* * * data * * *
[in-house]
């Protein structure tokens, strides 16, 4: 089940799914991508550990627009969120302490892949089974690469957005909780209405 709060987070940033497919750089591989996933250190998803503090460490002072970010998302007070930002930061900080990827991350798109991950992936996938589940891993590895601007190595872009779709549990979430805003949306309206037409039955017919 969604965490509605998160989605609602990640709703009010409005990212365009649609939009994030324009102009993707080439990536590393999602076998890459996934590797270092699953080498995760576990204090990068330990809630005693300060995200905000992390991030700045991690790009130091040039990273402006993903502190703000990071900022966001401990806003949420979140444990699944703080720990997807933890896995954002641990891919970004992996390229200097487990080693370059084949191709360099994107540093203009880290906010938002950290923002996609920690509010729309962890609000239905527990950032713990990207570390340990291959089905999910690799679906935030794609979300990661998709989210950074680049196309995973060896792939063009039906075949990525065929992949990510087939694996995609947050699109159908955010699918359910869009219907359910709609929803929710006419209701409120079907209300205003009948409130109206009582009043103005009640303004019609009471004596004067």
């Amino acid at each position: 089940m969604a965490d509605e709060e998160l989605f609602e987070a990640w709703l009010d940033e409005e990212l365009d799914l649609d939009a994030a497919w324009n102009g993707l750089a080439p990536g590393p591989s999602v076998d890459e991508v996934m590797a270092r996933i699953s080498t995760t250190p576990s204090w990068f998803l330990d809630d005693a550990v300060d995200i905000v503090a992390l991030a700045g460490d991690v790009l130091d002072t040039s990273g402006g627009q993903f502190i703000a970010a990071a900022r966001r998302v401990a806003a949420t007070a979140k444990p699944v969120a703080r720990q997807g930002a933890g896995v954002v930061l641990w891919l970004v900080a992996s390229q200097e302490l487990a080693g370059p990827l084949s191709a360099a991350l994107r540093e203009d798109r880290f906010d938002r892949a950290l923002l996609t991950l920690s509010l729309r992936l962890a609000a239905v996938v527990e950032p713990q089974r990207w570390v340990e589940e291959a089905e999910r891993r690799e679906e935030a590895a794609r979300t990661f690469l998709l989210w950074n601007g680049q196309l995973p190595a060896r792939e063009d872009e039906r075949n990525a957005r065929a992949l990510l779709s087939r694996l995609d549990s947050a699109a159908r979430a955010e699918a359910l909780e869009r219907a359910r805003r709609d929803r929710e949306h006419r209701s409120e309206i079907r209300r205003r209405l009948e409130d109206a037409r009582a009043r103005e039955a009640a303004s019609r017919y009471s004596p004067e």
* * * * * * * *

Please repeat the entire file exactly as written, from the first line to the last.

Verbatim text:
[in-house]
């Protein structure tokens, strides 16, 4: 089940799914991508550990627009969120302490892949089974690469957005909780209405 709060987070940033497919750089591989996933250190998803503090460490002072970010998302007070930002930061900080990827991350798109991950992936996938589940891993590895601007190595872009779709549990979430805003949306309206037409039955017919 969604965490509605998160989605609602990640709703009010409005990212365009649609939009994030324009102009993707080439990536590393999602076998890459996934590797270092699953080498995760576990204090990068330990809630005693300060995200905000992390991030700045991690790009130091040039990273402006993903502190703000990071900022966001401990806003949420979140444990699944703080720990997807933890896995954002641990891919970004992996390229200097487990080693370059084949191709360099994107540093203009880290906010938002950290923002996609920690509010729309962890609000239905527990950032713990990207570390340990291959089905999910690799679906935030794609979300990661998709989210950074680049196309995973060896792939063009039906075949990525065929992949990510087939694996995609947050699109159908955010699918359910869009219907359910709609929803929710006419209701409120079907209300205003009948409130109206009582009043103005009640303004019609009471004596004067």
């Amino acid at each position: 089940m969604a965490d509605e709060e998160l989605f609602e987070a990640w709703l009010d940033e409005e990212l365009d799914l649609d939009a994030a497919w324009n102009g993707l750089a080439p990536g590393p591989s999602v076998d890459e991508v996934m590797a270092r996933i699953s080498t995760t250190p576990s204090w990068f998803l330990d809630d005693a550990v300060d995200i905000v503090a992390l991030a700045g460490d991690v790009l130091d002072t040039s990273g402006g627009q993903f502190i703000a970010a990071a900022r966001r998302v401990a806003a949420t007070a979140k444990p699944v969120a703080r720990q997807g930002a933890g896995v954002v930061l641990w891919l970004v900080a992996s390229q200097e302490l487990a080693g370059p990827l084949s191709a360099a991350l994107r540093e203009d798109r880290f906010d938002r892949a950290l923002l996609t991950l920690s509010l729309r992936l962890a609000a239905v996938v527990e950032p713990q089974r990207w570390v340990e589940e291959a089905e999910r891993r690799e679906e935030a590895a794609r979300t990661f690469l998709l989210w950074n601007g680049q196309l995973p190595a060896r792939e063009d872009e039906r075949n990525a957005r065929a992949l990510l779709s087939r694996l995609d549990s947050a699109a159908r979430a955010e699918a359910l909780e869009r219907a359910r805003r709609d929803r929710e949306h006419r209701s409120e309206i079907r209300r205003r209405l009948e409130d109206a037409r009582a009043r103005e039955a009640a303004s019609r017919y009471s004596p004067e």